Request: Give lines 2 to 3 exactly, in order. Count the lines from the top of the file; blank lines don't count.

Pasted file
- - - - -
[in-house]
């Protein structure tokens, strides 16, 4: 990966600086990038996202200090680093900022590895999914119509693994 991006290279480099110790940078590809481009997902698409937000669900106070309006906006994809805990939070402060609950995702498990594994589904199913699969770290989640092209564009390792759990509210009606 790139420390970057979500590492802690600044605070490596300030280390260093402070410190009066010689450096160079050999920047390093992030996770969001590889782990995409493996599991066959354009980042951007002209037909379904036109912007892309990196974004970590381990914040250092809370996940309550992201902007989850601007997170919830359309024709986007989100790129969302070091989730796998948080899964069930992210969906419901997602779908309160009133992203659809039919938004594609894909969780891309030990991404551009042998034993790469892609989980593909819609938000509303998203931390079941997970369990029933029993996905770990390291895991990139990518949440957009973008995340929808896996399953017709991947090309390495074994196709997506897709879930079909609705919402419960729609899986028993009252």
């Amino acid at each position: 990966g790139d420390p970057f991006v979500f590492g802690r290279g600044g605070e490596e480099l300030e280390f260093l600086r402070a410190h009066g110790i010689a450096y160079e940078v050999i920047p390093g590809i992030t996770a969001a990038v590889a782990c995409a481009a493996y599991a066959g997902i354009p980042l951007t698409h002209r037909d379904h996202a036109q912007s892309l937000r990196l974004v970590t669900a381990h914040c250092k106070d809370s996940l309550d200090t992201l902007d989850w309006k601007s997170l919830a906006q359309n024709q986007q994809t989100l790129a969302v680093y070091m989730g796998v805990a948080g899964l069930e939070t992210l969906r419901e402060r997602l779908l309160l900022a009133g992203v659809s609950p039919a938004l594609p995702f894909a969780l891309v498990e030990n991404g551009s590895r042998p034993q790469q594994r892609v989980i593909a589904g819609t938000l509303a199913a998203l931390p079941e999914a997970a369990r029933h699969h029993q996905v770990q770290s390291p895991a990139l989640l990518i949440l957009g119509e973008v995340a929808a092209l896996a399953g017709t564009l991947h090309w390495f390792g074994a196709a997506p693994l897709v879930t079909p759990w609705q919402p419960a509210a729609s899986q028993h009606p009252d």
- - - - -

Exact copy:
């Protein structure tokens, strides 16, 4: 990966600086990038996202200090680093900022590895999914119509693994 991006290279480099110790940078590809481009997902698409937000669900106070309006906006994809805990939070402060609950995702498990594994589904199913699969770290989640092209564009390792759990509210009606 790139420390970057979500590492802690600044605070490596300030280390260093402070410190009066010689450096160079050999920047390093992030996770969001590889782990995409493996599991066959354009980042951007002209037909379904036109912007892309990196974004970590381990914040250092809370996940309550992201902007989850601007997170919830359309024709986007989100790129969302070091989730796998948080899964069930992210969906419901997602779908309160009133992203659809039919938004594609894909969780891309030990991404551009042998034993790469892609989980593909819609938000509303998203931390079941997970369990029933029993996905770990390291895991990139990518949440957009973008995340929808896996399953017709991947090309390495074994196709997506897709879930079909609705919402419960729609899986028993009252």
């Amino acid at each position: 990966g790139d420390p970057f991006v979500f590492g802690r290279g600044g605070e490596e480099l300030e280390f260093l600086r402070a410190h009066g110790i010689a450096y160079e940078v050999i920047p390093g590809i992030t996770a969001a990038v590889a782990c995409a481009a493996y599991a066959g997902i354009p980042l951007t698409h002209r037909d379904h996202a036109q912007s892309l937000r990196l974004v970590t669900a381990h914040c250092k106070d809370s996940l309550d200090t992201l902007d989850w309006k601007s997170l919830a906006q359309n024709q986007q994809t989100l790129a969302v680093y070091m989730g796998v805990a948080g899964l069930e939070t992210l969906r419901e402060r997602l779908l309160l900022a009133g992203v659809s609950p039919a938004l594609p995702f894909a969780l891309v498990e030990n991404g551009s590895r042998p034993q790469q594994r892609v989980i593909a589904g819609t938000l509303a199913a998203l931390p079941e999914a997970a369990r029933h699969h029993q996905v770990q770290s390291p895991a990139l989640l990518i949440l957009g119509e973008v995340a929808a092209l896996a399953g017709t564009l991947h090309w390495f390792g074994a196709a997506p693994l897709v879930t079909p759990w609705q919402p419960a509210a729609s899986q028993h009606p009252d």